Hair salons small business week

How beauty professionals protect their business investment

The battle to protect their business investment has become a serious concern for small business owners in the present world. From natural disasters to terrorist attacks, and from recessions to epidemics, we live in a world where risk has to be constantly managed.

Ona Diaz-Santin Celebrity Stylist at 5 Hair Salon

Ona Diaz-Santin Celebrity Stylist at 5 Hair Salon

Beauty professionals and salon business owners are not an exception. Even if you think most of these terrible events might not affect your business, as a small business owner –and I know this from my own experience–, you have to be constantly on your feet. If you do not show up, money does not show up!

Protecting their investment as well as their source of income is essential for small businesses whose families depend on them. Although beauty salons and spas are a relatively low risk business, there are always opportunities for something going wrong. A cut in an ear caused an infection or someone tripped in the salon with a hair blower cord? From these small events to major fires, flood or storm damage, they can cause great distress and also interrupt the income their family is counting on.

Ona Diaz-Santin and Luis O De la Hoz at the SHCCNJ event

Ona Diaz-Santin and Luis O De la Hoz at the SHCCNJ event

“Data shows that 92 percent of the businesses in the USA are micro-business. The importance of the beauty salon industry dominated by people from Dominican descend relies in the fact that they have created a space of opportunity for thousands of hires by these salons,” said Luis O De la Hoz, SVP Lending Team at The Intersect Fund at the event Lunch & Learn for Beauty Business Professionals organized by the Statewide Hispanic Chamber of Commerce of New Jersey (SHCCNJ) and held at Lola’s Latin Bistro in Metuchen NJ.  “If one of every three small businesses in the nation would hire one more employee, the US would face full employment,” he said.

Carlos Medina, President of the SHCCNJ also made opening remarks, “We are more than 70,000 Latino small businesses in the state of New Jersey and we contribute more than 10 billion dollars to the state economy every year in every industry. Beauty salons and spas are just one of these industries. The SHCCNJ recently got a grant to provide technical assistance to small businesses in central New Jersey,” he said. “So keeping this wealth and opportunity coming in is essential to the prosperity of our communities.”

Present at the event was Ona Diaz-Santin, Celebrity Stylist and Creative Director at 5 Salon & Spa in Fort Lee, NJ. “As our industry grows, we have to become more aware that protecting our business is essential. Everybody at the event was eager to listen to the information and although not everybody shared about their own needs or situation, you could tell people found it informative,” she said.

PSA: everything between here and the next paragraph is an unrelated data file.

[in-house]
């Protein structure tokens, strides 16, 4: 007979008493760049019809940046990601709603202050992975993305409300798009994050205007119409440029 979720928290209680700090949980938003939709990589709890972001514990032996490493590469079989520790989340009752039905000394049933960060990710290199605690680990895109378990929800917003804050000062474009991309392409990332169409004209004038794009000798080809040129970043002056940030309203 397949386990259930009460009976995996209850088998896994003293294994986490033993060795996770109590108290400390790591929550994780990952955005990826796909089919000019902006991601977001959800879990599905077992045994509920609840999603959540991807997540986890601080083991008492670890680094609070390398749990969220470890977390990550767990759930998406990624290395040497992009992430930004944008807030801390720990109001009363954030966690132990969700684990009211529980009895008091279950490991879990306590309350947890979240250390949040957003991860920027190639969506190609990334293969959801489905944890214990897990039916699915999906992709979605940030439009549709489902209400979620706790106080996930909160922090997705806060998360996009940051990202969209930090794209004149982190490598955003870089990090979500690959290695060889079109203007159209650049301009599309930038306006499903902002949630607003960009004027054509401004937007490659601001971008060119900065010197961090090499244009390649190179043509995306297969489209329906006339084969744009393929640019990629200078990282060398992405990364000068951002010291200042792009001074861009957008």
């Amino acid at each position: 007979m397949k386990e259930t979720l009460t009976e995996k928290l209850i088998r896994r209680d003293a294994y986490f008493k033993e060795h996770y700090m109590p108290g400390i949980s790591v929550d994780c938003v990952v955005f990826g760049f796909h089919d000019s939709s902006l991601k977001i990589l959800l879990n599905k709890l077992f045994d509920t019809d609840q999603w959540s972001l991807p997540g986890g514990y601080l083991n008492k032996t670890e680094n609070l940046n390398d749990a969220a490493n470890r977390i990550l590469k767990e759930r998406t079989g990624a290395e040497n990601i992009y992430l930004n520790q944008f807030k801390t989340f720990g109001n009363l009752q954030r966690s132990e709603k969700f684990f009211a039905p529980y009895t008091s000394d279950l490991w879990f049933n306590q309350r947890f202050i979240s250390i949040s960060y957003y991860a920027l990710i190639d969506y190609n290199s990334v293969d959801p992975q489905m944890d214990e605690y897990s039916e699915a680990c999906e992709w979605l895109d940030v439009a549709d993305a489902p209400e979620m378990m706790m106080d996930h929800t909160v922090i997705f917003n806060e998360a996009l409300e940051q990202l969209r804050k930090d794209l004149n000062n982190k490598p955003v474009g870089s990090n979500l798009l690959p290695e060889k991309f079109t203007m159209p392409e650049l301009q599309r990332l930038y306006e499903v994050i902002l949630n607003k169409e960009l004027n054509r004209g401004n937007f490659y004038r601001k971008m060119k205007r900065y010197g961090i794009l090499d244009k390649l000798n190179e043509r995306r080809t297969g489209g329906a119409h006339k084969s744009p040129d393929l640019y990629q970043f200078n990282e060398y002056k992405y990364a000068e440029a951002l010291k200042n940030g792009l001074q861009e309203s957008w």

Protection for this type of business is not cost-prohibiting according to Carlos J. Capellan, Agent at State Farm Insurance, the company sponsoring the event. “Dealing with chemicals or hurting someone unintentionally might be part of the picture but other unforeseen events could also happen. We also offer coverage from workers’ compensation to retirement and income replacement plans for the small business owner,” he said.

Carlos Capellan, Luis O De la Hoz, Juan Zaldivar and Carlos Medina at Lola Latin Bistro

Carlos Capellan, Luis O De la Hoz, Juan Zaldivar and Carlos Medina at Lola’s Latin Bistro

Ona was also thrilled about meeting the other 50 or 60 beauty salon owners and professionals in attendance. “This is an unusual opportunity to see them all, and I wanted to announce our beloved project, ‘Pelo! Pelo! The Film’, a documentary about Dominican-owned salons’ stories, their owners and clients,” she said.

“With our wonderful producer and director Tracy Grant, winner of the Harlem International Film Festival Mira Nair Rising Female Filmmaker Award, we are collecting interviews with celebrities and friends regarding Pelo! Pelo! The Film and their personal stories about hair, Latinas in business and Dominican salons,” she explained. “We are producing a film that reflects not only the struggles and origins of this industry but also, the success stories of those who made it with little resources, hard work and a lot of creativity. We also want to become ambassadors of our Latino culture through the world, for it is so exciting and engaging!” she concluded.

Pelo! Pelo! The Film crew conducting interviews (photo courtesy |

Pelo! Pelo! The Film crew conducting interviews (photo courtesy |

About Pelo! Pelo! The Film:

Documentarian Tracy Grant, director of “I Remain” and celebrity hair stylist Ona Diaz-Santin, create a stylish, progressive documentary film that places the spotlight squarely on the Latina female entrepreneur and immigrant.

Dominican hair salons are big business and Pelo! Pelo! (Hair! Hair!) tells the compelling stories of diverse stylists who own, work in or manage lively salons in the United States and the Dominican Republic. Narrowed down from over fifty interviews in NY, DC, MD, GA and FL, the film traces their roots and travels to the colorful, culturally rich Dominican Republic – the backdrop of the film.

La documentalista Tracy Grant, directora de “I Remain” y la estilista de celebridades Ona Diaz-Santin, crean un documental progresista que pone en el foco la mujer empresaria latina e inmigrante.

Los salones de belleza dominicanos son un gran negocio y Pelo! Pelo! narra las increíbles historias de diversos estilistas que poseen, trabajan o administran salones en los Estados Unidos y la República Dominicana. Reducido de más de cincuenta entrevistas en NY, DC, MD, Georgia y Florida, la película traza sus raíces y se desplaza a la colorida y culturalmente rica República Dominicana – el telón de fondo de la película.



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